When the Japanese tree lilacs are in bloom, it is time to scout and control bagworms. This species flowers later than other lilacs, with large fluffy white blossoms on a 20- to 30-foot tree. Known for fragrant flowers in early-to-mid June, Japanese tree lilacs are common in the urban landscape.

  13. Published

    Females can start laying eggs as soon as you see adults. Once the adult flies are discovered, management decisions should be made. Adult flies are tan with red eyes and a tiny 2-3mm-long (up to a one-eighth of an inch). Males have characteristic dark spots on their wings that can easily be seen with a magnifying glass. Adults live for up to 2 weeks, and females can lay up to 300 eggs. Development from egg to adult can occur in as little as eight days, and 10 or more generations may occur within a season.

  14. Published

    If you are spending more time out in your backyard this week, you may have noticed some of our central Illinois trees are super ugly this spring. Maple leaves have black splotches, sycamore branches are falling to the ground and ginkgoes leaves are sparse and crinkled. All these symptoms are tree issues that link back to the cool wet spring and late frost.

    Maples are suffering from fungal diseases like anthracnose and maple leaf blister. 

  15. Published

    In this time of social distancing and limited activities, enjoying nature should be made a priority for all who need a bit of stress release. Have you bathed in the forest lately, hugged a tree or had a therapy session with an oak?

  16. Published

    This week’s gardening task includes planting sweet potatoes. Sweet potatoes may be a long crop (4-5 months) but with a gardener’s care, one can have poundage of storable food.

    Sweet potatoes, a tropical plant, usually need four to five months of warm day and night temperatures for optimal growth. Sweet potatoes are planted in late spring when weather warms. Sweet potato slips (shoots of mature potato) are planted in loose soil.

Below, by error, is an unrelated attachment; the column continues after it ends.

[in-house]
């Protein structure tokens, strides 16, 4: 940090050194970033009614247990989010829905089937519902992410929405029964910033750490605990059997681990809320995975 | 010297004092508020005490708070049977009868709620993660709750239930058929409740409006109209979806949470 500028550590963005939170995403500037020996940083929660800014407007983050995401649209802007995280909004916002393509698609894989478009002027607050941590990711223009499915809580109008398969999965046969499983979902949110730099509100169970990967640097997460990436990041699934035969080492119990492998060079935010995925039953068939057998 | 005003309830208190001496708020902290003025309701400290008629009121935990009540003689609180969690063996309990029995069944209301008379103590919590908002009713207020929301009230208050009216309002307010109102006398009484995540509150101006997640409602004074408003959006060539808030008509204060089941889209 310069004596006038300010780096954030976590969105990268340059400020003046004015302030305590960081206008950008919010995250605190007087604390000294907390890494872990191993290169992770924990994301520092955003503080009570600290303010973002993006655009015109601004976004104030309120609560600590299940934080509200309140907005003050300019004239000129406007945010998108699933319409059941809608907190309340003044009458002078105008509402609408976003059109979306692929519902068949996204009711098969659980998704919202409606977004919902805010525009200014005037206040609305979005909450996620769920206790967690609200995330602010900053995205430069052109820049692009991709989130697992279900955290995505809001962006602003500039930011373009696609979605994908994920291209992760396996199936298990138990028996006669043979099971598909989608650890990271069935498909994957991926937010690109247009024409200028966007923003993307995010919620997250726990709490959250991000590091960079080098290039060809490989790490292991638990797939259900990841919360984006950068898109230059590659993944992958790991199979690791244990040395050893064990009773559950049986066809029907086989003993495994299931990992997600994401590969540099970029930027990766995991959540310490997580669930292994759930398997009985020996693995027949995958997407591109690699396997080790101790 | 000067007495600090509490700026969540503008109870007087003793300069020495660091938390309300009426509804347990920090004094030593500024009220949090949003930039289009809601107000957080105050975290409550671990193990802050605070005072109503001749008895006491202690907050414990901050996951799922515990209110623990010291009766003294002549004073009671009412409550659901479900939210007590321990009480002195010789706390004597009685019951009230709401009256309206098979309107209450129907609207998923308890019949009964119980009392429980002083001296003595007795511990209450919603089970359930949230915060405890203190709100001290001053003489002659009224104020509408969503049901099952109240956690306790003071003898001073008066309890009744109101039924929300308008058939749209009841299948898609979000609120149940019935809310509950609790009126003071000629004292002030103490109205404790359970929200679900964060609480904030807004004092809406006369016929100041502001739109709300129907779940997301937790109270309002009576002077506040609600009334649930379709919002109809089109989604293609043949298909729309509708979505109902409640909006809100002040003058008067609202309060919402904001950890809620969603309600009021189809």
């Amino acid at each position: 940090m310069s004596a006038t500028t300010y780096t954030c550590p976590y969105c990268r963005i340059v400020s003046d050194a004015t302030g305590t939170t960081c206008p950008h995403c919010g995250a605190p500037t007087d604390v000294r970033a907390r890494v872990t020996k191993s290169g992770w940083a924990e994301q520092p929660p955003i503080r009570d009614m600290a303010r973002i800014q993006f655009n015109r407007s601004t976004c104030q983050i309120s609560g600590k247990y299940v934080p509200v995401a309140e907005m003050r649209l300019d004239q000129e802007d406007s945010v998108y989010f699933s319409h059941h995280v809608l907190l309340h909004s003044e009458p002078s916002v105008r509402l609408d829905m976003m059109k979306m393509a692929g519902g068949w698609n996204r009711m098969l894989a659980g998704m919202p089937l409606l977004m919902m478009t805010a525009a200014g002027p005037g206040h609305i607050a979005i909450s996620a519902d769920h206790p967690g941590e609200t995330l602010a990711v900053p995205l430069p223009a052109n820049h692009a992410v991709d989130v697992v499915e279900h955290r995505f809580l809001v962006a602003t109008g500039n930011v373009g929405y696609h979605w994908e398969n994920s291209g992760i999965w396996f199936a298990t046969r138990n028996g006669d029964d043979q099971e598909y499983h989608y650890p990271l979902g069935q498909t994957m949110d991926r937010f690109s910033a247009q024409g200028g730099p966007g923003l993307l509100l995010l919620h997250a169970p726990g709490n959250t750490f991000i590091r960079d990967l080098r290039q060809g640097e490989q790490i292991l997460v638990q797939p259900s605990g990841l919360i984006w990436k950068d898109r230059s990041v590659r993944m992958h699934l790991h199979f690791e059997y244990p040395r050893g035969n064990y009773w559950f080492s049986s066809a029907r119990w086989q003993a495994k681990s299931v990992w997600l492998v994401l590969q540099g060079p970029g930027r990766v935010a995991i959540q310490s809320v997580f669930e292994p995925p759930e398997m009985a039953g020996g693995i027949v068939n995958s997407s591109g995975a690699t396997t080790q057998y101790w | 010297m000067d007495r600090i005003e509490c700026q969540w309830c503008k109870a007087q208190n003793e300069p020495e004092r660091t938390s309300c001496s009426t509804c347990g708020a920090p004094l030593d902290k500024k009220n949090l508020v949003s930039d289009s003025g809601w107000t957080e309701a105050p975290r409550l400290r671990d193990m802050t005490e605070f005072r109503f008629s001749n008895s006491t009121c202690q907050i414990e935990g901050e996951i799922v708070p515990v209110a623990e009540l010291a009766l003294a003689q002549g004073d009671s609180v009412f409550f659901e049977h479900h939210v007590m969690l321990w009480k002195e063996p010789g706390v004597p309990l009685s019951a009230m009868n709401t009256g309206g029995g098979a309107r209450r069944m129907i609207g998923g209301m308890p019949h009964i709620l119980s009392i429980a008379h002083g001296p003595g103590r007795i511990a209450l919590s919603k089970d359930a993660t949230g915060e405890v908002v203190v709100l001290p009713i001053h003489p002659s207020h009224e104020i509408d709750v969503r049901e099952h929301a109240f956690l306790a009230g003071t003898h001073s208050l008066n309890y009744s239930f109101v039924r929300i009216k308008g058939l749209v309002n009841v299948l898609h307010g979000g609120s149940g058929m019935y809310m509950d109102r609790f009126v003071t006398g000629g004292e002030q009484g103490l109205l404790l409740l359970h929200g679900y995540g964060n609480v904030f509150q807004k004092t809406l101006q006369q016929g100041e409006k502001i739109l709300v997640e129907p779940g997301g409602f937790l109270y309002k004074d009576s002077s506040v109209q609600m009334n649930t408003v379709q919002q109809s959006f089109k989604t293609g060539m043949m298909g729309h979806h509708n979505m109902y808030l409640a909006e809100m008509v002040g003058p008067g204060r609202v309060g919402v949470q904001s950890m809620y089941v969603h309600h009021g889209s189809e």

17. Published

    Tomato plants are warm-season vegetables that should be planted after the danger of frost. For our area that means early to mid-May. Hopefully no one planted theirs before last weekend’s cold snap! Here are some steps to remember when growing your newly planted crop.

    1. The first question you should ask is “Are these determinate or indeterminate plants?” Each has different requirements.

  18. Published

    Nothing says summer like enjoying the freshly harvested vegetables and herbs from your garden. “One of the easiest, most prolific, and flavorful herbs to grow is basil (Ocimum basilicum),” states Brittnay Haag, University of Illinois Extension Horticulture Educator. While there are many cultivars of basil, the most common are sweet basil and Genovese basil.

  19. Published

    Herbs have been touted by gardeners as some of the easiest and most rewarding plants to grow in the garden. Did you know that some herbs grow best in the cooler season of spring?

    Cilantro and parsley can be planted by seed or transplants now. Cilantro and Parsley should be planted in rich but well-drained soil, with full sun or partial sun (afternoon sun). It is best not to over fertilize herbs; doing so may dull the taste. Harvest no more than half of the plant and remove leaves to base of plant ensuring to not leave stalks behind.

  20. Published

    Each year, the month of May is Monarch Month in Illinois to honor our official State Insect. Despite our efforts to honor our butterfly friend, the annual count of Monarchs recently saw a 53% decline in a one-year period, and the Monarch will be considered for inclusion on the Endangered Species list in December 2020.

    These numbers make state collaborations like the Illinois Monarch Project that much more important. What can you do?